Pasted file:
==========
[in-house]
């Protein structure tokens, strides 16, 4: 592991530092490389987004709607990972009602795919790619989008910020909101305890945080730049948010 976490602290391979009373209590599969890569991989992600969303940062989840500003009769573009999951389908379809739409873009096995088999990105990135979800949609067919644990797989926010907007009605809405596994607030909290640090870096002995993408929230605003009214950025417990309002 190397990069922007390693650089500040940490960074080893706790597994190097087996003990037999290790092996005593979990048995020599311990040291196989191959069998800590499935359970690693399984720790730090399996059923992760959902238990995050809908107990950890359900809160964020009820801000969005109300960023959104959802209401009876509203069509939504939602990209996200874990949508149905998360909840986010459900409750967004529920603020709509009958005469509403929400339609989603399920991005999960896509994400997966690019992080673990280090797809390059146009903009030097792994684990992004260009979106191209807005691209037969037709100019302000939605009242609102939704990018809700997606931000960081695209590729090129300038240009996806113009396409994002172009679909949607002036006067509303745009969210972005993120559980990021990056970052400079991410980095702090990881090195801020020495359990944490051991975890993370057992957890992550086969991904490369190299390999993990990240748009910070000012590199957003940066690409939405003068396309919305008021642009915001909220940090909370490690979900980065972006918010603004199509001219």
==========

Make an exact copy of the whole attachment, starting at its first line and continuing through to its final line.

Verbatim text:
[in-house]
């Protein structure tokens, strides 16, 4: 592991530092490389987004709607990972009602795919790619989008910020909101305890945080730049948010 976490602290391979009373209590599969890569991989992600969303940062989840500003009769573009999951389908379809739409873009096995088999990105990135979800949609067919644990797989926010907007009605809405596994607030909290640090870096002995993408929230605003009214950025417990309002 190397990069922007390693650089500040940490960074080893706790597994190097087996003990037999290790092996005593979990048995020599311990040291196989191959069998800590499935359970690693399984720790730090399996059923992760959902238990995050809908107990950890359900809160964020009820801000969005109300960023959104959802209401009876509203069509939504939602990209996200874990949508149905998360909840986010459900409750967004529920603020709509009958005469509403929400339609989603399920991005999960896509994400997966690019992080673990280090797809390059146009903009030097792994684990992004260009979106191209807005691209037969037709100019302000939605009242609102939704990018809700997606931000960081695209590729090129300038240009996806113009396409994002172009679909949607002036006067509303745009969210972005993120559980990021990056970052400079991410980095702090990881090195801020020495359990944490051991975890993370057992957890992550086969991904490369190299390999993990990240748009910070000012590199957003940066690409939405003068396309919305008021642009915001909220940090909370490690979900980065972006918010603004199509001219």